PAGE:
The Nonartemisinin Sesquiterpene Lactones Parthenin and Parthenolide Block Plasmodium falciparum Sexual Stage Transmission

Parthenin and parthenolide are natural products that are closely related in structure to artemisinin, which is also a sesquiterpene lactone (SQL) and one of the most important antimalarial drugs available. Parthenin, like artemisinin, has an effect onPlasmodiumblood stage development. We extended the evaluation of parthenin as a potential therapeutic for the transmissible stages ofPlasmodium falciparumas it transitions between human and mosquito, with the aim of gaining potential mechanistic insight into the inhibitory activity of this compound. We posited that if parthenin targets different biological pathways in the parasite, this in turn could pave the way for the development of druggable compounds that could prevent the spread of artemisinin-resistant parasites. We examined parthenin's effect on male gamete activation and the ookinete-to-oocyst transition in the mosquito as well as on stage V gametocytes that are present in peripheral blood. Parthenin arrested parasite development for each of the stages tested. The broad inhibitory properties of parthenin on the evaluated parasite stages may suggest different mechanisms of action between parthenin and artemisinin. Parthenin's cytotoxicity notwithstanding, its demonstrated activity in this study suggests that structurally related SQLs with a better safety profile deserve further exploration. We used our battery of assays to test parthenolide, which has a more compelling safety profile. Parthenolide demonstrated activity nearly identical to that of parthenin againstP. falciparum, highlighting its potential as a possible transmission-blocking drug scaffold. We discuss the context of the evidence with respect to the next steps toward expanding the current antimalarial arsenal.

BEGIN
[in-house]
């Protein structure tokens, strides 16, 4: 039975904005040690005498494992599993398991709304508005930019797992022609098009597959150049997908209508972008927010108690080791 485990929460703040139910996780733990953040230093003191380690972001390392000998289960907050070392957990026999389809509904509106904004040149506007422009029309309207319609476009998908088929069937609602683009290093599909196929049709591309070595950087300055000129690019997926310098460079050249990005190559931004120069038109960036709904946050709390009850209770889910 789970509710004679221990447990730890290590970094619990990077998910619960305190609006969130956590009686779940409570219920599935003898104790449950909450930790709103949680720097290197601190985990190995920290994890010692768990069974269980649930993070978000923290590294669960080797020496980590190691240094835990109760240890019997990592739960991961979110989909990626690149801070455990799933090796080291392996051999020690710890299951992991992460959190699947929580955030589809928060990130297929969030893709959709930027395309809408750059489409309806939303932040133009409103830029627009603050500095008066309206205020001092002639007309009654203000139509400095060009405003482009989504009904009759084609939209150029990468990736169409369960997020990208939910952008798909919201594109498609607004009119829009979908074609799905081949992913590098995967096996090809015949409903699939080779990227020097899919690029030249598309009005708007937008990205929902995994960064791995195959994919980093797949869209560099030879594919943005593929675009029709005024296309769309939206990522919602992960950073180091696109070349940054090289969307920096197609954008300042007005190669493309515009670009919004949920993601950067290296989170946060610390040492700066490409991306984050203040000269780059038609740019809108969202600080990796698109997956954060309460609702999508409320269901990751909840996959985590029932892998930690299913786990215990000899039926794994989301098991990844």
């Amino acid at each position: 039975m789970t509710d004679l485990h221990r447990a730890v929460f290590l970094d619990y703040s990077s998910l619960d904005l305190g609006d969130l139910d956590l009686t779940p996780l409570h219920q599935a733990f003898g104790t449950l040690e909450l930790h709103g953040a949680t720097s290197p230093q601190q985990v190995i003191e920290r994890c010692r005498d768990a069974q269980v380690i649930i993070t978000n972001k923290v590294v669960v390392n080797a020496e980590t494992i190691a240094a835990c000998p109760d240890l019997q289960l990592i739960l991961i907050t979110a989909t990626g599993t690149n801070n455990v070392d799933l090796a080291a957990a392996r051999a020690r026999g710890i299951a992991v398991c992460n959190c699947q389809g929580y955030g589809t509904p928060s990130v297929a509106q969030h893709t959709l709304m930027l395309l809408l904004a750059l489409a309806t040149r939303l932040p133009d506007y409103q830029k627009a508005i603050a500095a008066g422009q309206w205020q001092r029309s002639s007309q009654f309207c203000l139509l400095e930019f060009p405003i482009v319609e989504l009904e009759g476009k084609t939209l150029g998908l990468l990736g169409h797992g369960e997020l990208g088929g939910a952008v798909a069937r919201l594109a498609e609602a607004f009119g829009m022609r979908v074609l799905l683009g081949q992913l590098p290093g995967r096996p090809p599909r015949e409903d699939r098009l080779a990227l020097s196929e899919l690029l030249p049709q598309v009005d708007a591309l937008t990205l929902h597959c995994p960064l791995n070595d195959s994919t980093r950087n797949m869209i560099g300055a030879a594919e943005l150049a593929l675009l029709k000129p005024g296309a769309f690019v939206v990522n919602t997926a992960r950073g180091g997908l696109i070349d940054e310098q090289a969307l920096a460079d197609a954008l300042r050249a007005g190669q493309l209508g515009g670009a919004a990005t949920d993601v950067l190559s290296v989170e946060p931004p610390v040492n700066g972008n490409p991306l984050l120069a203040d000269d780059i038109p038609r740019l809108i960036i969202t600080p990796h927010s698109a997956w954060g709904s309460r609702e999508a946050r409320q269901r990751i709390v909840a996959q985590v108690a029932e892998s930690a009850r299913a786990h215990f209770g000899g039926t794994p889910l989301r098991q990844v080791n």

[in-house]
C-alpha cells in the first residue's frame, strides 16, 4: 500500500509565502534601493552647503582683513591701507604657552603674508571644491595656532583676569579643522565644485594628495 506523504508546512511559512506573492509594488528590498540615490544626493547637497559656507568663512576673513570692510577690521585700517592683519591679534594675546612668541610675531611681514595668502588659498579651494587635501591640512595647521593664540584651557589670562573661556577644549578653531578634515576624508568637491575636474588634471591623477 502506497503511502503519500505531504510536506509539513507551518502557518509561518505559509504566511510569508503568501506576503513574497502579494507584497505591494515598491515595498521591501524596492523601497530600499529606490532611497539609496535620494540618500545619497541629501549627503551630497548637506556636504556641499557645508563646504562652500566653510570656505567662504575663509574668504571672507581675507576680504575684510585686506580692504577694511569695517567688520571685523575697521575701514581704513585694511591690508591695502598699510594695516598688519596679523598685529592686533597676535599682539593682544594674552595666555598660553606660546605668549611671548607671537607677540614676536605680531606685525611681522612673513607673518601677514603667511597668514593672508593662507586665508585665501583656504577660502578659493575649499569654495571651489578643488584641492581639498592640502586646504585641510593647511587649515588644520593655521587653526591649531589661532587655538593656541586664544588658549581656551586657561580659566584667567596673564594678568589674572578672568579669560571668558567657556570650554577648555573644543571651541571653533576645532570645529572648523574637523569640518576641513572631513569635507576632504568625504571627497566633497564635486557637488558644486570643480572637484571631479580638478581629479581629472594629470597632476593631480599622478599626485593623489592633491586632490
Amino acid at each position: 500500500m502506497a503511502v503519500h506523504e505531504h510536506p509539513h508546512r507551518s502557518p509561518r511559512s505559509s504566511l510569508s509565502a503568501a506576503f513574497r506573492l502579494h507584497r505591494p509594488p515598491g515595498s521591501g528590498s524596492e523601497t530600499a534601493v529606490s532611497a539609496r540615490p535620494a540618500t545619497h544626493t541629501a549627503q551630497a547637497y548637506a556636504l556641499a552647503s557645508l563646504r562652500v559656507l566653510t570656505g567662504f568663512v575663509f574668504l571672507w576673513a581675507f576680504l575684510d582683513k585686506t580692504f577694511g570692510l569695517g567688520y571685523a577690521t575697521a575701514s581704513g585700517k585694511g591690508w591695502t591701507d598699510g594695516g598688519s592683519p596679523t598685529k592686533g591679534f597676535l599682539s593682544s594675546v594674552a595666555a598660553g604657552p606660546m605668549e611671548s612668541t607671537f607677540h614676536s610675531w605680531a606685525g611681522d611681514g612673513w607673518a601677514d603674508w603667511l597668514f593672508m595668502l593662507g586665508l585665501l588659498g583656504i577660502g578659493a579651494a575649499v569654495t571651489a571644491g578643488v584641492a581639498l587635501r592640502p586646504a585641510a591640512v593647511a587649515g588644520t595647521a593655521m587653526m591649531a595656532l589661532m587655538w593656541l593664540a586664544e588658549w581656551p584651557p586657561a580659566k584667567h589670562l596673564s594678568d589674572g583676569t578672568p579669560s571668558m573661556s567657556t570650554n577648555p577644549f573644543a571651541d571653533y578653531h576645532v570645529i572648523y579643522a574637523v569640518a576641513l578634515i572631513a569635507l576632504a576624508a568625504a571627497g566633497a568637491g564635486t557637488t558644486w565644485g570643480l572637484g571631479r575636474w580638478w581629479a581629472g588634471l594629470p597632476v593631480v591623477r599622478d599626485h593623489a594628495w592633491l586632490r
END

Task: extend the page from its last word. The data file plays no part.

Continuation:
Balaich JN, Mathias DK, Torto B, Jackson BT, Tao D, Ebrahimi B, Tarimo BB, Cheseto X, Foster WA, Dinglasan RR.
Antimicrob Agents Chemother. 2016 Mar 25;60(4):2108-17. doi: 10.1128/AAC.02002-15




Department of Infectious Diseases & Immunology
2055 Mowry Road, Rm 375
Tel. +1 (352) 294-8448 (OFFICE) / Tel. +1 (352) 294-8470 (LAB Rm. 320-326)




Recent Videos